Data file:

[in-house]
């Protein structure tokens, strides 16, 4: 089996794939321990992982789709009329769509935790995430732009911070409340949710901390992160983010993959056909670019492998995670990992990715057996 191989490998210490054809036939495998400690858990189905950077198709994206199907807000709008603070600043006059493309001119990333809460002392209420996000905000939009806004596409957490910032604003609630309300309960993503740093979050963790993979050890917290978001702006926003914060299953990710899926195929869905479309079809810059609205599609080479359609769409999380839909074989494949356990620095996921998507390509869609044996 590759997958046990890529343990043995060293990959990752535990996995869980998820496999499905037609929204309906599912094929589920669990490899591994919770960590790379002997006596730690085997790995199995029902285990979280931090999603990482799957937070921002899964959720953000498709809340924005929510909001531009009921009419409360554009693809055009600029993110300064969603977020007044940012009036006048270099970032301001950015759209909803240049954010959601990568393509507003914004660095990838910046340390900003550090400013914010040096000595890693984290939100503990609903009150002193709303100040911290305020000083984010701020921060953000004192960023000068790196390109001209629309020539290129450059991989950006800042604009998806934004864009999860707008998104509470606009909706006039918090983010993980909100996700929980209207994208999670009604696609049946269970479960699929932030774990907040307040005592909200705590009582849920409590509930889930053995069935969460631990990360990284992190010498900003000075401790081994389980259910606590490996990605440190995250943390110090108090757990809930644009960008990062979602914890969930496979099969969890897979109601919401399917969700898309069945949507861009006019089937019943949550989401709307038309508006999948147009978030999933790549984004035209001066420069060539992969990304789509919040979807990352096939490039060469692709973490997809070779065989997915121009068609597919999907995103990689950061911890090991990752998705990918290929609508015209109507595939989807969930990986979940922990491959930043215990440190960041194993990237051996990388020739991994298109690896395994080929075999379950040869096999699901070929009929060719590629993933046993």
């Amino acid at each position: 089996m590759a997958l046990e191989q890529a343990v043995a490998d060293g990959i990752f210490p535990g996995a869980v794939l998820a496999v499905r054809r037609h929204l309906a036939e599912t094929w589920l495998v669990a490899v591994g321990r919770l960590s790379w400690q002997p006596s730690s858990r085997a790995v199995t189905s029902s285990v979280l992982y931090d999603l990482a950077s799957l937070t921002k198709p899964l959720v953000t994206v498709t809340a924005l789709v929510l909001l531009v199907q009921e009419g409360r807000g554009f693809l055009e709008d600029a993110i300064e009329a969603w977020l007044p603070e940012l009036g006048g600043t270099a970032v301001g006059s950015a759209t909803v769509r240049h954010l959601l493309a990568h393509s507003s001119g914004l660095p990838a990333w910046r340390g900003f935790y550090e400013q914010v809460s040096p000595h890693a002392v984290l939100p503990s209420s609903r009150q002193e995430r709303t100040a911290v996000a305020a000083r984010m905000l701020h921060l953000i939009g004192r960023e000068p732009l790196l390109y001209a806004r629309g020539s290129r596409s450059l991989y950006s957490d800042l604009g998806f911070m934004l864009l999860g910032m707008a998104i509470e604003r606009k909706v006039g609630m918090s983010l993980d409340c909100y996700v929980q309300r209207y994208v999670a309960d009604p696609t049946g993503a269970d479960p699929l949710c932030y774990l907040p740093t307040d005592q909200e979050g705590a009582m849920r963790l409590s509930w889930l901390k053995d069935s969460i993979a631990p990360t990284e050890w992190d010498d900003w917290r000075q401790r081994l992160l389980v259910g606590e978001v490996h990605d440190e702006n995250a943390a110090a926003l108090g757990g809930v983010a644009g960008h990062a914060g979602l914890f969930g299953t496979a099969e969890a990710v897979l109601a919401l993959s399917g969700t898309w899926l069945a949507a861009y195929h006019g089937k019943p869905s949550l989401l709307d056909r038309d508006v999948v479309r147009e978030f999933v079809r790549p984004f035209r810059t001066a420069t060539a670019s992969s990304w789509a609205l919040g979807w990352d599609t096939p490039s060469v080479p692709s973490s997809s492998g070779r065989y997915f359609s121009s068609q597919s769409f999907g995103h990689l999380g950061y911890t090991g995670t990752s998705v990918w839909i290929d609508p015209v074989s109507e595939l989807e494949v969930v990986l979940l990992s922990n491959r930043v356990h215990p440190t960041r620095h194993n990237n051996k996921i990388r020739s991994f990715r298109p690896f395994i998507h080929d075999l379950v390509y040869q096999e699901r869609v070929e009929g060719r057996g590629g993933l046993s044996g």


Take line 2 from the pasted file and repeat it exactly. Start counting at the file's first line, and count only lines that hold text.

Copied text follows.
């Protein structure tokens, strides 16, 4: 089996794939321990992982789709009329769509935790995430732009911070409340949710901390992160983010993959056909670019492998995670990992990715057996 191989490998210490054809036939495998400690858990189905950077198709994206199907807000709008603070600043006059493309001119990333809460002392209420996000905000939009806004596409957490910032604003609630309300309960993503740093979050963790993979050890917290978001702006926003914060299953990710899926195929869905479309079809810059609205599609080479359609769409999380839909074989494949356990620095996921998507390509869609044996 590759997958046990890529343990043995060293990959990752535990996995869980998820496999499905037609929204309906599912094929589920669990490899591994919770960590790379002997006596730690085997790995199995029902285990979280931090999603990482799957937070921002899964959720953000498709809340924005929510909001531009009921009419409360554009693809055009600029993110300064969603977020007044940012009036006048270099970032301001950015759209909803240049954010959601990568393509507003914004660095990838910046340390900003550090400013914010040096000595890693984290939100503990609903009150002193709303100040911290305020000083984010701020921060953000004192960023000068790196390109001209629309020539290129450059991989950006800042604009998806934004864009999860707008998104509470606009909706006039918090983010993980909100996700929980209207994208999670009604696609049946269970479960699929932030774990907040307040005592909200705590009582849920409590509930889930053995069935969460631990990360990284992190010498900003000075401790081994389980259910606590490996990605440190995250943390110090108090757990809930644009960008990062979602914890969930496979099969969890897979109601919401399917969700898309069945949507861009006019089937019943949550989401709307038309508006999948147009978030999933790549984004035209001066420069060539992969990304789509919040979807990352096939490039060469692709973490997809070779065989997915121009068609597919999907995103990689950061911890090991990752998705990918290929609508015209109507595939989807969930990986979940922990491959930043215990440190960041194993990237051996990388020739991994298109690896395994080929075999379950040869096999699901070929009929060719590629993933046993």